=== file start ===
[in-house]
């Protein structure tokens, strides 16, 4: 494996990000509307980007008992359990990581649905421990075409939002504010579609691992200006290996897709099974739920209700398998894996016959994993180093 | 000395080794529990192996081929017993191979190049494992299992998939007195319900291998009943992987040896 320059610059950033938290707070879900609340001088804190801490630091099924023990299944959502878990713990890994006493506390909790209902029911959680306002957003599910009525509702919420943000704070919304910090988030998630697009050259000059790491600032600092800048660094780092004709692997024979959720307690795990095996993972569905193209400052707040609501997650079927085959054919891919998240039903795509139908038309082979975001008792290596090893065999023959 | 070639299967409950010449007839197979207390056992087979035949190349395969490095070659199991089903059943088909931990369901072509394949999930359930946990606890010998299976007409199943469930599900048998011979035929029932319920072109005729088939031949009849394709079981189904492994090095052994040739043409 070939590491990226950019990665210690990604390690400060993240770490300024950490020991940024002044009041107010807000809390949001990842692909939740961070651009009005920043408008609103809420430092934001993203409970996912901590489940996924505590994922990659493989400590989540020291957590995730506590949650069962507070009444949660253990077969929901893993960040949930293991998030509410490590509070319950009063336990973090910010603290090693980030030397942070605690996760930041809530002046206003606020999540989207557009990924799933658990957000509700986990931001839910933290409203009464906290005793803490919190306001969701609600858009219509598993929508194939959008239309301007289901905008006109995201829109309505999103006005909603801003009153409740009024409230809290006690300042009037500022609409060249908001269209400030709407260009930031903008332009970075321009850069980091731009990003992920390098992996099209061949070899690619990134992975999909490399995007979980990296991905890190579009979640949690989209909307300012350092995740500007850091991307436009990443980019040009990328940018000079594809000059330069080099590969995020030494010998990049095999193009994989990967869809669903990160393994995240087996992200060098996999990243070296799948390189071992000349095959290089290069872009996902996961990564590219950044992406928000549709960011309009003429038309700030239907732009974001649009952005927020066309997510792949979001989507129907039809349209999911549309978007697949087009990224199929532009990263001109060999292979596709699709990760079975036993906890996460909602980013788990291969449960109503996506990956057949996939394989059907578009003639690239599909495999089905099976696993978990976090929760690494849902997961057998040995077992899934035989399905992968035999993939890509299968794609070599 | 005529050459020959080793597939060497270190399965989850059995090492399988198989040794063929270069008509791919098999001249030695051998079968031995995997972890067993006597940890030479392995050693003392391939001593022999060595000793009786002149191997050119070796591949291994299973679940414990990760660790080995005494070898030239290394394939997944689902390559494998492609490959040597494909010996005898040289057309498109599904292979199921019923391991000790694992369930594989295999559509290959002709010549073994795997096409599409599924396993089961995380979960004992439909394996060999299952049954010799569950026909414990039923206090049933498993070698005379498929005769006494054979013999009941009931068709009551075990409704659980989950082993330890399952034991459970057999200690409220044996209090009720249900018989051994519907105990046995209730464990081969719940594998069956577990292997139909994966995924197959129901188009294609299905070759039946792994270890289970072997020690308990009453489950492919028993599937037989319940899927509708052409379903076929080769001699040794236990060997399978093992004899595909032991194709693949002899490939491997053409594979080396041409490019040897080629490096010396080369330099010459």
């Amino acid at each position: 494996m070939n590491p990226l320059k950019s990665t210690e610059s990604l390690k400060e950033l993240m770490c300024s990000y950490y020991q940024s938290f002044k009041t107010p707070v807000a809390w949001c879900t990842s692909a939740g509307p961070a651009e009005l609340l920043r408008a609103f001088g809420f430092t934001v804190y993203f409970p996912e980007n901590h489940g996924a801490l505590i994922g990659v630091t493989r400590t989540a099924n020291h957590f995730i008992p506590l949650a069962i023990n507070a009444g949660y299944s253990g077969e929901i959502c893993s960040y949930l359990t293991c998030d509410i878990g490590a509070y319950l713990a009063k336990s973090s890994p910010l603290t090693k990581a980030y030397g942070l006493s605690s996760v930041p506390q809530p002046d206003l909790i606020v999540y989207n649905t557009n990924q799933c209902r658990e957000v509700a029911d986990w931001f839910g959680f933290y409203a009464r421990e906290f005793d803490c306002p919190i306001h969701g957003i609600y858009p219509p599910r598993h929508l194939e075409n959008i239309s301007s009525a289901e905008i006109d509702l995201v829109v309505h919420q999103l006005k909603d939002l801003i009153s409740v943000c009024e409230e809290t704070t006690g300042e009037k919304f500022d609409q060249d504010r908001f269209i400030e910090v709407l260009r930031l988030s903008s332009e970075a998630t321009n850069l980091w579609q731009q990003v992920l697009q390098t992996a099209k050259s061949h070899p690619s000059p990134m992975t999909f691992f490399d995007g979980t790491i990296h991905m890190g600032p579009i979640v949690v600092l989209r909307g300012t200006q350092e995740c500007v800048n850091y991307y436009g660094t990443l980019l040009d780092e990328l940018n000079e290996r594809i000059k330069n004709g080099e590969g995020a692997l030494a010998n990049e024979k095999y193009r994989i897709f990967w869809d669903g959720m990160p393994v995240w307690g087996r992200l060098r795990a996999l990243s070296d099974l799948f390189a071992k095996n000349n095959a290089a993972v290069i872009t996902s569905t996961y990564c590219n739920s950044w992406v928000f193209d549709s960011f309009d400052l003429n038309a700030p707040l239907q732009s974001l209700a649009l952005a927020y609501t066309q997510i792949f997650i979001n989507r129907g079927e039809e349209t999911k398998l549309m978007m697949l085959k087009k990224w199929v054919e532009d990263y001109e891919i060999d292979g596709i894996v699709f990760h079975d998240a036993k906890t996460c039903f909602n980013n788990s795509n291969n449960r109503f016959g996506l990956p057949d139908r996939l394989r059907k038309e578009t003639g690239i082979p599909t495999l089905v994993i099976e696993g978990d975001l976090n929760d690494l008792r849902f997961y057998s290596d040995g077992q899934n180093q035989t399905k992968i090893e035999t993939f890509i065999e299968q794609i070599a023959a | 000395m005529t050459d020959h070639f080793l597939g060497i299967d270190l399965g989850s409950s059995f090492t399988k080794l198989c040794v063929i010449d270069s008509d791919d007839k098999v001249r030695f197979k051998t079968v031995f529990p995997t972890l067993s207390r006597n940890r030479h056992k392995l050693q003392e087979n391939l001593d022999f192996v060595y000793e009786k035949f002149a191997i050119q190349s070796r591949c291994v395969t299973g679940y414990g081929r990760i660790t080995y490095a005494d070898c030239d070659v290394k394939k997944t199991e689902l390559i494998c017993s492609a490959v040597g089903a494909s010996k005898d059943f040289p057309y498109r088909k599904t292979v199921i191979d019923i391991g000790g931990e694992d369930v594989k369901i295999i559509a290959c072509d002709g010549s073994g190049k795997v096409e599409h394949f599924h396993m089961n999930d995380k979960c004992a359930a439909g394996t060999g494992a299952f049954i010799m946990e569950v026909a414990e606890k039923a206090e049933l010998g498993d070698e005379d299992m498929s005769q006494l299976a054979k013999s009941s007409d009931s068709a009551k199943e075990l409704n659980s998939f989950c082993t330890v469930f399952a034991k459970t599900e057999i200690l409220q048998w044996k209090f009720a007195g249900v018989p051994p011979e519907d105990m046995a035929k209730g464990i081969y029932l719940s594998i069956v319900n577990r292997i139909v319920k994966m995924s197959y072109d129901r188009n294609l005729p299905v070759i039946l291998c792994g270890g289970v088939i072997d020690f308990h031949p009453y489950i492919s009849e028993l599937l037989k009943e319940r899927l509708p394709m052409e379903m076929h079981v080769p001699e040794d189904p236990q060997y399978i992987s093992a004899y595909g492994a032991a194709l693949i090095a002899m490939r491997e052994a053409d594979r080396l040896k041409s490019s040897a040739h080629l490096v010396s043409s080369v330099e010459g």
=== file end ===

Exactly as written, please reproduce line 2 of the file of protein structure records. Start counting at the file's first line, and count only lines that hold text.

């Protein structure tokens, strides 16, 4: 494996990000509307980007008992359990990581649905421990075409939002504010579609691992200006290996897709099974739920209700398998894996016959994993180093 | 000395080794529990192996081929017993191979190049494992299992998939007195319900291998009943992987040896 320059610059950033938290707070879900609340001088804190801490630091099924023990299944959502878990713990890994006493506390909790209902029911959680306002957003599910009525509702919420943000704070919304910090988030998630697009050259000059790491600032600092800048660094780092004709692997024979959720307690795990095996993972569905193209400052707040609501997650079927085959054919891919998240039903795509139908038309082979975001008792290596090893065999023959 | 070639299967409950010449007839197979207390056992087979035949190349395969490095070659199991089903059943088909931990369901072509394949999930359930946990606890010998299976007409199943469930599900048998011979035929029932319920072109005729088939031949009849394709079981189904492994090095052994040739043409 070939590491990226950019990665210690990604390690400060993240770490300024950490020991940024002044009041107010807000809390949001990842692909939740961070651009009005920043408008609103809420430092934001993203409970996912901590489940996924505590994922990659493989400590989540020291957590995730506590949650069962507070009444949660253990077969929901893993960040949930293991998030509410490590509070319950009063336990973090910010603290090693980030030397942070605690996760930041809530002046206003606020999540989207557009990924799933658990957000509700986990931001839910933290409203009464906290005793803490919190306001969701609600858009219509598993929508194939959008239309301007289901905008006109995201829109309505999103006005909603801003009153409740009024409230809290006690300042009037500022609409060249908001269209400030709407260009930031903008332009970075321009850069980091731009990003992920390098992996099209061949070899690619990134992975999909490399995007979980990296991905890190579009979640949690989209909307300012350092995740500007850091991307436009990443980019040009990328940018000079594809000059330069080099590969995020030494010998990049095999193009994989990967869809669903990160393994995240087996992200060098996999990243070296799948390189071992000349095959290089290069872009996902996961990564590219950044992406928000549709960011309009003429038309700030239907732009974001649009952005927020066309997510792949979001989507129907039809349209999911549309978007697949087009990224199929532009990263001109060999292979596709699709990760079975036993906890996460909602980013788990291969449960109503996506990956057949996939394989059907578009003639690239599909495999089905099976696993978990976090929760690494849902997961057998040995077992899934035989399905992968035999993939890509299968794609070599 | 005529050459020959080793597939060497270190399965989850059995090492399988198989040794063929270069008509791919098999001249030695051998079968031995995997972890067993006597940890030479392995050693003392391939001593022999060595000793009786002149191997050119070796591949291994299973679940414990990760660790080995005494070898030239290394394939997944689902390559494998492609490959040597494909010996005898040289057309498109599904292979199921019923391991000790694992369930594989295999559509290959002709010549073994795997096409599409599924396993089961995380979960004992439909394996060999299952049954010799569950026909414990039923206090049933498993070698005379498929005769006494054979013999009941009931068709009551075990409704659980989950082993330890399952034991459970057999200690409220044996209090009720249900018989051994519907105990046995209730464990081969719940594998069956577990292997139909994966995924197959129901188009294609299905070759039946792994270890289970072997020690308990009453489950492919028993599937037989319940899927509708052409379903076929080769001699040794236990060997399978093992004899595909032991194709693949002899490939491997053409594979080396041409490019040897080629490096010396080369330099010459």